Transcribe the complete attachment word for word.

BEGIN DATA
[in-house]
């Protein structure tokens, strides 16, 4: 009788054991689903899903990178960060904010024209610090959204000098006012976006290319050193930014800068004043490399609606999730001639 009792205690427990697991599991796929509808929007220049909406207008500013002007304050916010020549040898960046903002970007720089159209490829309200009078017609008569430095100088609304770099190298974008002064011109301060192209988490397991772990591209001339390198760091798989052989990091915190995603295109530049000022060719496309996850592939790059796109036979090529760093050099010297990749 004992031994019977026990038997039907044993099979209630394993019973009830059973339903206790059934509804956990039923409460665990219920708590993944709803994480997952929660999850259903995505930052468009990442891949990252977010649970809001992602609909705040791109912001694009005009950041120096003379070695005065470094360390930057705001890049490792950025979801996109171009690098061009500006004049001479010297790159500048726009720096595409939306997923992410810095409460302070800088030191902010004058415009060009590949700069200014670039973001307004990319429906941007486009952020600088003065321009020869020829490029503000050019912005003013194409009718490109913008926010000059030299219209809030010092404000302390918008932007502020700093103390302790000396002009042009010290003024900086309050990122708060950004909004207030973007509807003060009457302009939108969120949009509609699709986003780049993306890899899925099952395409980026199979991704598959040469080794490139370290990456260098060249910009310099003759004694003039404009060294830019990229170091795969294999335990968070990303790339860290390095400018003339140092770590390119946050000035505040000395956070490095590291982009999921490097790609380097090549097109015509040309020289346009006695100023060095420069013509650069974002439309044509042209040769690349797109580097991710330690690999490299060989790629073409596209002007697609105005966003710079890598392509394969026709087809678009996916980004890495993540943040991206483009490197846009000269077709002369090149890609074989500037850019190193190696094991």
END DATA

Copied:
[in-house]
């Protein structure tokens, strides 16, 4: 009788054991689903899903990178960060904010024209610090959204000098006012976006290319050193930014800068004043490399609606999730001639 009792205690427990697991599991796929509808929007220049909406207008500013002007304050916010020549040898960046903002970007720089159209490829309200009078017609008569430095100088609304770099190298974008002064011109301060192209988490397991772990591209001339390198760091798989052989990091915190995603295109530049000022060719496309996850592939790059796109036979090529760093050099010297990749 004992031994019977026990038997039907044993099979209630394993019973009830059973339903206790059934509804956990039923409460665990219920708590993944709803994480997952929660999850259903995505930052468009990442891949990252977010649970809001992602609909705040791109912001694009005009950041120096003379070695005065470094360390930057705001890049490792950025979801996109171009690098061009500006004049001479010297790159500048726009720096595409939306997923992410810095409460302070800088030191902010004058415009060009590949700069200014670039973001307004990319429906941007486009952020600088003065321009020869020829490029503000050019912005003013194409009718490109913008926010000059030299219209809030010092404000302390918008932007502020700093103390302790000396002009042009010290003024900086309050990122708060950004909004207030973007509807003060009457302009939108969120949009509609699709986003780049993306890899899925099952395409980026199979991704598959040469080794490139370290990456260098060249910009310099003759004694003039404009060294830019990229170091795969294999335990968070990303790339860290390095400018003339140092770590390119946050000035505040000395956070490095590291982009999921490097790609380097090549097109015509040309020289346009006695100023060095420069013509650069974002439309044509042209040769690349797109580097991710330690690999490299060989790629073409596209002007697609105005966003710079890598392509394969026709087809678009996916980004890495993540943040991206483009490197846009000269077709002369090149890609074989500037850019190193190696094991």